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'Millionaire by 40' | Why more millennials are joining the FIRE movement

The idea behind FIRE, or Financial Independence Retire Early, is to try to save as much money as you can now and retire at an early age.

NORFOLK, Va. — How does retiring early and being financially independent sound? Well, it's happening for many millennials who are a part of the FIRE movement.

Like many of us, Vincent Montoro was taught the importance of saving money. 

"From a very early age my dad said, ‘hey save as much as you can early on,’" he said.

Now, that way of life is becoming increasingly popular among millennials.

"My goal is to be able to retire probably in my 40s but actually stop working in my mid-50s."

That movement is known as FIRE.

FIRE stands for Financial Independence Retire Early. Basically, FIRE investors, like Montoro, are trying to save as much money as they can now and retire at an early age.

"What stuck in my mind was millionaire by 40," says Montoro.

Dr. Andrew Cohen, a finance lecturer at Old Dominion University, says the FIRE movement first popped up in a book in the early 90s. Then gained popularity as more people got online.

"The pandemic kind of further accelerated the movement by people enjoying having the freedom to do what they want and not be stuck in an office from 9 to 5," said Cohen.

He says the theory is to try to save 50% to 70% of your income.

"People realize, you know, what’s the point of working so hard all your life to then wait until you get really old when you don’t have the energy to enjoy your money and wealth."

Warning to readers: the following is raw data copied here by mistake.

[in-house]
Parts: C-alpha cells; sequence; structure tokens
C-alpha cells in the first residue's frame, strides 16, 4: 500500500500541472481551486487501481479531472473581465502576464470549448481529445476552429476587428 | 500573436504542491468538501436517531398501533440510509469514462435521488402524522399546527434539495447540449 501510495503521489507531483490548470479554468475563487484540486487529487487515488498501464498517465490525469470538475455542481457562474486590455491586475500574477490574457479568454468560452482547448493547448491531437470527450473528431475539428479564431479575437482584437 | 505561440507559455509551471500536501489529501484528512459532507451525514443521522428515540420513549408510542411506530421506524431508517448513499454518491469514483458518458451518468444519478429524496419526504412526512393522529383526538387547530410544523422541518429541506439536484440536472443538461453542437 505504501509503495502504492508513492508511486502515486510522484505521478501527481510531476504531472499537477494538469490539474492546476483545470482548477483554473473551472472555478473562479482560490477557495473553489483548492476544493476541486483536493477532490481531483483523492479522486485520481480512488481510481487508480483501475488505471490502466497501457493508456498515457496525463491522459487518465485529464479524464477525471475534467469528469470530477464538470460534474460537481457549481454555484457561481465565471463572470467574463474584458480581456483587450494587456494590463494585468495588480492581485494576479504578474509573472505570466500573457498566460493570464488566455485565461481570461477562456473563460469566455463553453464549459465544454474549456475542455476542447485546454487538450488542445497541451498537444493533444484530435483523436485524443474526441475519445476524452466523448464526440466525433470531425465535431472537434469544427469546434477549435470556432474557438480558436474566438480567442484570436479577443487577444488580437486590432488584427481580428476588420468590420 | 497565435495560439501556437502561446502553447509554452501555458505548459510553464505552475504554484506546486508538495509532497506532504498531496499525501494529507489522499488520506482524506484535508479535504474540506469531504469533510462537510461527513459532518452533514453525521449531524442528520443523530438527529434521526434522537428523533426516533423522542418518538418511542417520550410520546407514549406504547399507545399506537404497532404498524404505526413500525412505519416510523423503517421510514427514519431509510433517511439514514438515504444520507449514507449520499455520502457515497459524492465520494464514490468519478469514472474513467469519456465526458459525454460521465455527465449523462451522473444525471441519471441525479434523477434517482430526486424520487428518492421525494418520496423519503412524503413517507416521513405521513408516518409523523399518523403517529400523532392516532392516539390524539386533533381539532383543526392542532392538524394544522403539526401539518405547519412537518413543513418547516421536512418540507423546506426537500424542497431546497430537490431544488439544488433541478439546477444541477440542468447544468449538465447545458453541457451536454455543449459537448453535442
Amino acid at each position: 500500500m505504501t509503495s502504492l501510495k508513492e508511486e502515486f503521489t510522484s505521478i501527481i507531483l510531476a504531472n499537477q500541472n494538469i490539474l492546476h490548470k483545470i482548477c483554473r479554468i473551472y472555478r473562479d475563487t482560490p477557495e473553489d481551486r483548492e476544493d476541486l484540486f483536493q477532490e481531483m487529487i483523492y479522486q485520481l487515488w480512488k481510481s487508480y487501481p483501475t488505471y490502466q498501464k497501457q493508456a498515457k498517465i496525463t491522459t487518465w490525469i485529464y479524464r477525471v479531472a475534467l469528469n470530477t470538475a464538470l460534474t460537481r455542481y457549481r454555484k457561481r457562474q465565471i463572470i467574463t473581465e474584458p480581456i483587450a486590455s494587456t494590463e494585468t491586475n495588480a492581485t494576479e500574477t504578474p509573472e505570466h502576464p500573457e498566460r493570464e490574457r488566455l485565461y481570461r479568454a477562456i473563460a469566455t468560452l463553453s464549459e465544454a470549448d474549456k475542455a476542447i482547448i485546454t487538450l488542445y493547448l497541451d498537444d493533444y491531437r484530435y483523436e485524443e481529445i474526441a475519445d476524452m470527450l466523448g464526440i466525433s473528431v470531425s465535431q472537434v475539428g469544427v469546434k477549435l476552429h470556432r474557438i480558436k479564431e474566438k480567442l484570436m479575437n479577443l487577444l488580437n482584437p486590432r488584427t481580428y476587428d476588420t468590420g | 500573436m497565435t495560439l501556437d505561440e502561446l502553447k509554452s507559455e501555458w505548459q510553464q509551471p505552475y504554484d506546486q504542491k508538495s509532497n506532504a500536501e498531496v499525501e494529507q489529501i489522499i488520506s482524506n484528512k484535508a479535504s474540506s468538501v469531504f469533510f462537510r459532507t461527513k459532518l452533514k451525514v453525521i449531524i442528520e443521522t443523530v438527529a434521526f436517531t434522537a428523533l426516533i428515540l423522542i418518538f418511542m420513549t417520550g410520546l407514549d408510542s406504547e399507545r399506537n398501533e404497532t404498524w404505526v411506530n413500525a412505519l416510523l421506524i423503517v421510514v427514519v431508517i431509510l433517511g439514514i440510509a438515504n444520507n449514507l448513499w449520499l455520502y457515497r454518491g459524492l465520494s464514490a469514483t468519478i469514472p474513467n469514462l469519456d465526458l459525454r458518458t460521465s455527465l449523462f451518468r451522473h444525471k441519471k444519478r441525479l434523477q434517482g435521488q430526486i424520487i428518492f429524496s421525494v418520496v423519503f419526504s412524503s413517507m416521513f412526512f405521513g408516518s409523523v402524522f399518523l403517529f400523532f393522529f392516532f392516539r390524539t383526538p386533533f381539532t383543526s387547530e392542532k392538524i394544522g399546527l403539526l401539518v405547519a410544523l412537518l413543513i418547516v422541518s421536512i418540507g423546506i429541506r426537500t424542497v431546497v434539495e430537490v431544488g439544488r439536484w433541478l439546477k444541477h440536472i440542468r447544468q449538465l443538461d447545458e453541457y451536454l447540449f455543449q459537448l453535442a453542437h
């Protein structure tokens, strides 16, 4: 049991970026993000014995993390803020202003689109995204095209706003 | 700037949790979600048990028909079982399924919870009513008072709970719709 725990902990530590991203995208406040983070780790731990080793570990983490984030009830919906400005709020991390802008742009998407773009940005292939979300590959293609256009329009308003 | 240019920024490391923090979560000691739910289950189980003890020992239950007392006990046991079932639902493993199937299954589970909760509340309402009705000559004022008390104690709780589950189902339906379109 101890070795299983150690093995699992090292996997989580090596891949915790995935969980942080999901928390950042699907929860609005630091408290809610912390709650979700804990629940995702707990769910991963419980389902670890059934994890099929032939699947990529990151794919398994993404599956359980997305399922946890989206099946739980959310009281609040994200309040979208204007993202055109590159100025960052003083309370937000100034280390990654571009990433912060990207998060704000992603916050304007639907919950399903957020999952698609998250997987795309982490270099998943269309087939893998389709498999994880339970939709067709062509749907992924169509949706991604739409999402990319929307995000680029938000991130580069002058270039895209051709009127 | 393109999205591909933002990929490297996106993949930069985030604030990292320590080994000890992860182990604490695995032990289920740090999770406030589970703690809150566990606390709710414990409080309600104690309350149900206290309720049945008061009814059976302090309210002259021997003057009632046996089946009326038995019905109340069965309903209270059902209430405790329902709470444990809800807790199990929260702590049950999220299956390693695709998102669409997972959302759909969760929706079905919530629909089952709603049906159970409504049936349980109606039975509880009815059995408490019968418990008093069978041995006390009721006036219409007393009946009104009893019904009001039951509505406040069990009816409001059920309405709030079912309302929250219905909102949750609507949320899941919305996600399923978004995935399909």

34-year-old Montoro has worked with ships for most of his career. He says he loves what he does, but that doesn’t mean he’s not working towards retirement now.

"I’m saving as much as I can, as early as I can, to be financially free before the average age of retirement, 62, 67," he said. "My plan for me is I want to retire and enjoy life way before that."

He says if you have the means to start saving, it’s simple.

"All you need is time and a plan."

Cohen says it’s all about being smart with your money and investing.

"When you work, it’s important to put as much money as you can in your 401K, in your retirement savings," he said. "You want to save aggressively. You need to cut down your expenses and be frugal."

Cohen says a big part of it is living a simpler life.

"Not to be extravagant, so a lot of it depends on your personality."

Montoro says he’s on the right track with half a million dollars in his retirement fund already.

"I like to splurge too, don’t get me wrong. I like my pumpkin spice lattes, I love my Starbucks," he said. "I think there has to be a balance where you can enjoy that, but also see where your money is going." 

Of course, being able to save a lot of money is not a reality for everyone, but Cohen says setting yourself up for success is still an option.

"As soon as possible start saving, putting it in a retirement fund, whatever you can afford. Obviously, take care of your needs. Make sure you have enough money to pay your rent and get your food."

Both Cohen and Montoro say having that financial independence is freeing.

"So, if you start in your early 20s, by the time you’re in mid-late 30s, 40s, that will have doubled and doubled again," Cohen advised.

"If you’re just patient, stay the course, adjust your lifestyle to that to the mentality of saving every penny that you can at that moment, I think that will definitely be better for the long run," said Montoro.